Q: How long have you lived in Greenwich?
A: Since 1971.
Q: How do you think Greenwich has changed over the years?
A: One word - traffic. I don't even like to go downtown. I hate the Post Road.
Q: Are you married?
A: Yes, to Kathi. I've been married for 42 years.
Q: Do you have any children? Grandchildren?
A: Three kids, two boys and a girl. And two grandkids.
Q: Are you retired?
A: As of June 17, 2011, yes, my last day of classes.
Q: What did you do when you were working full time?
A: I taught sixth, seventh and eighth grades as an elementary teacher for 18 years and then 22 years as a middle school teacher. I was first at Riverside School, then made the transition from elementary to middle school. I like the age group. They're a lot of fun to work with. With adolescents you've got to be a special breed. Middle school is crazy.
Q: What was the most important thing you learned from your work?
A: With adolescents you can definitely get along with any of them. Every single kid deep down wants to be a good kid.
Q: What was a significant memory or defining moment in your childhood?
A: I had a great childhood with a great family. My family had a place on Fire Island. I spent every summer of my life there, no roads and no cars.
Q: What are your main hobbies and interests?
A: I'm an outdoor person. I like to walk, jog, bike, and I love gardening. I'm also a bit of a collector, American coins, stamps, pocket knives.
Q: Do you have a favorite sport?
A: It's a toss up between basketball and football.
Q: Do you have a favorite book? What is a recent one you enjoyed?
A: I'm reading "In Harm's Way: The Sinking of the USS Indianapolis and the Extraordinary Story of Its Survivors," about the ship that secretly took the atomic bombs out to the Pacific to be dropped on Nagasaki and Hiroshima. It was sunk by a torpedo on its way back.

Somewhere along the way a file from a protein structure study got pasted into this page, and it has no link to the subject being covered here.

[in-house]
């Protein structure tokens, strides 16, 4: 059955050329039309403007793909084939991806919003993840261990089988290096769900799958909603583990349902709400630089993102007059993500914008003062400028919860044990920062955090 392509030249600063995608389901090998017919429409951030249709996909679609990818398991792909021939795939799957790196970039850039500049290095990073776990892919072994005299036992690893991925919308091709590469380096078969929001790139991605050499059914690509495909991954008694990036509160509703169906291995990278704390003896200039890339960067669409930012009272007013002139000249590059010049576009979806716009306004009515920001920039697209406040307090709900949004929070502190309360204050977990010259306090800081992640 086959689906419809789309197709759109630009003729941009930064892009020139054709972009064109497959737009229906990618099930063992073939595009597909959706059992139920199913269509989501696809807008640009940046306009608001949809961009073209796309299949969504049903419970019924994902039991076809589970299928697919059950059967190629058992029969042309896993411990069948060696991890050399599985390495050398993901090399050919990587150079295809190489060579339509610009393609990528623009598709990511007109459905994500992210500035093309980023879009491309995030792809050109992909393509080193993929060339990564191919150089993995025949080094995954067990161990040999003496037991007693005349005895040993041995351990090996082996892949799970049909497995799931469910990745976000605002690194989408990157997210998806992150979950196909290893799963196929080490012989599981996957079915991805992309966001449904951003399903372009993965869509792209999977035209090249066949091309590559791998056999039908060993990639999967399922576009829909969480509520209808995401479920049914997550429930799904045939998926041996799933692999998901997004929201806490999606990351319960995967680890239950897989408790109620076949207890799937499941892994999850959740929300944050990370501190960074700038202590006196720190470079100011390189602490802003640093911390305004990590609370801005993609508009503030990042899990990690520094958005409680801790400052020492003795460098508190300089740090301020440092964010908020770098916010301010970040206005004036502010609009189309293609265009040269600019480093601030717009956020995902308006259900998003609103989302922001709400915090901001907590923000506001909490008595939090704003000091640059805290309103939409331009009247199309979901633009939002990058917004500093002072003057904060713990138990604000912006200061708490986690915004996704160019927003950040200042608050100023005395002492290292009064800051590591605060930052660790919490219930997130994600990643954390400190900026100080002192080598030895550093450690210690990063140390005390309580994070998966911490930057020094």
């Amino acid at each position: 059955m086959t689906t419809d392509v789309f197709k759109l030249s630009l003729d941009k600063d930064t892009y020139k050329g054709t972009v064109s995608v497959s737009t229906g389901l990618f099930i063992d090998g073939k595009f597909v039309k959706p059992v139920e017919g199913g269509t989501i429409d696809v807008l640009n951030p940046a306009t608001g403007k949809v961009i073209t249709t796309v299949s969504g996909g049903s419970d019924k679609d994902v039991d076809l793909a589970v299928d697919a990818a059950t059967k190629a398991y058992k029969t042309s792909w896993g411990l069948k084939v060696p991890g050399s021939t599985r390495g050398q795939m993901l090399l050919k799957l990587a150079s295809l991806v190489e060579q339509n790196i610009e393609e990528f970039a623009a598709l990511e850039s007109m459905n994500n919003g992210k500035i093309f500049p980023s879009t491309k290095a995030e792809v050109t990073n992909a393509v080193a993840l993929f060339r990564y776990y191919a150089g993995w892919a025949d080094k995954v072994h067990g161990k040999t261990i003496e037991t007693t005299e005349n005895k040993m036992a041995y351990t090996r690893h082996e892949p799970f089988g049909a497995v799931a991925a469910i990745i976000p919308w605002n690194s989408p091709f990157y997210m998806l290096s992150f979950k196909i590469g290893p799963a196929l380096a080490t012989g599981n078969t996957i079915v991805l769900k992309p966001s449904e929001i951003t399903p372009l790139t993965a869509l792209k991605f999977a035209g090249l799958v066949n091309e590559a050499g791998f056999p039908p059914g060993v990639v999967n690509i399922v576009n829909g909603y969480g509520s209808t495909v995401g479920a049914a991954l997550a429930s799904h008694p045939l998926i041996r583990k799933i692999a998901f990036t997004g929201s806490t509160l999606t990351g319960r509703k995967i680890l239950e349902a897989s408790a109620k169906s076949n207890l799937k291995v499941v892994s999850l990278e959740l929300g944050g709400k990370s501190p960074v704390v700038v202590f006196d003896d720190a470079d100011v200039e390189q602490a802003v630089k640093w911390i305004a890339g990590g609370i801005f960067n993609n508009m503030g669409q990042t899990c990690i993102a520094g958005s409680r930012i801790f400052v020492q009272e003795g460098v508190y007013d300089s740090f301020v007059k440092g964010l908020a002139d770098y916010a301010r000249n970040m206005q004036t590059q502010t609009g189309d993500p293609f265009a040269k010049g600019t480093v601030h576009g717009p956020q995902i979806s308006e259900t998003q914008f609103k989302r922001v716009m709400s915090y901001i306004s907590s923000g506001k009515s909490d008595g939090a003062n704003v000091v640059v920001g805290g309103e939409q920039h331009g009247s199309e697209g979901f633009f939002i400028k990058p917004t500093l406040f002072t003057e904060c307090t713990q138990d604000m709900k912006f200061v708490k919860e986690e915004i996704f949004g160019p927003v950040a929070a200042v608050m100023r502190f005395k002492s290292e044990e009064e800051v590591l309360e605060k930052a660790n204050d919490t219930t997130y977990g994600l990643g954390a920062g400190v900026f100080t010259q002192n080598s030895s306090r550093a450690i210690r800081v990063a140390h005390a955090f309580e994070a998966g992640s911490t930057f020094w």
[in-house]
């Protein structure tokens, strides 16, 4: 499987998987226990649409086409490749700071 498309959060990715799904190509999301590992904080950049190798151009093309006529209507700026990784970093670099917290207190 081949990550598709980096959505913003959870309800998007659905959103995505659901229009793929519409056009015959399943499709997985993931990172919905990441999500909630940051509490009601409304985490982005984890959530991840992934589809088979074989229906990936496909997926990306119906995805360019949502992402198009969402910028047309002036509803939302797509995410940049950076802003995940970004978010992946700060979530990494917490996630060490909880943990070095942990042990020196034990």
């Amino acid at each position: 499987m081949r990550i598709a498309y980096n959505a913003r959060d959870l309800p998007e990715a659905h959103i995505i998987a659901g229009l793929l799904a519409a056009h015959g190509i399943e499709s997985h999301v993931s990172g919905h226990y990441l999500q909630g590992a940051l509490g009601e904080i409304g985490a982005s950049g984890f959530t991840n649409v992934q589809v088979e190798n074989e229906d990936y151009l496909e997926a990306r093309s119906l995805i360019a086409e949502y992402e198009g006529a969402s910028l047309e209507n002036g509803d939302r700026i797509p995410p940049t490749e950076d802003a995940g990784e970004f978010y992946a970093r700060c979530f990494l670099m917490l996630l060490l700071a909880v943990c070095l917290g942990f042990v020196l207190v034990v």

Q: Do you have a favorite work of art?
A: I like Degas' ballet paintings, and Audubon prints. I'm a nature guy.
Q: What music do you listen to and what is a favorite piece of music?
Q: If you could tell the president of the United States one thing, now, what would it be?
A: Bring the troops home.
Q: What achievements in your life are you most proud of?
A: My family hands down, followed by my 5000 students.
Q: If you had a magic wand what would you wish for?
A: Good administrators for our school system, and teachers who actually like kids.
Q: What if anything are you deeply concerned about?
A: The direction of our school system. They've lost sight of the kids. It's about numbers and data.
Q: Best piece of advice to give to the younger generation?
A: They should stop worrying about themselves. Younger people have lost sight of community work, charity stuff.
Q: What brings you your greatest joy?
A: My family. My daughter is coming for dinner with her new husband.
Q: What do you look forward to?
A: Not going to work, having a second cup of coffee in the morning, watering my garden -- and I won't have a 20-minte lunch at 10:15. But I will desperately miss my (school) kids.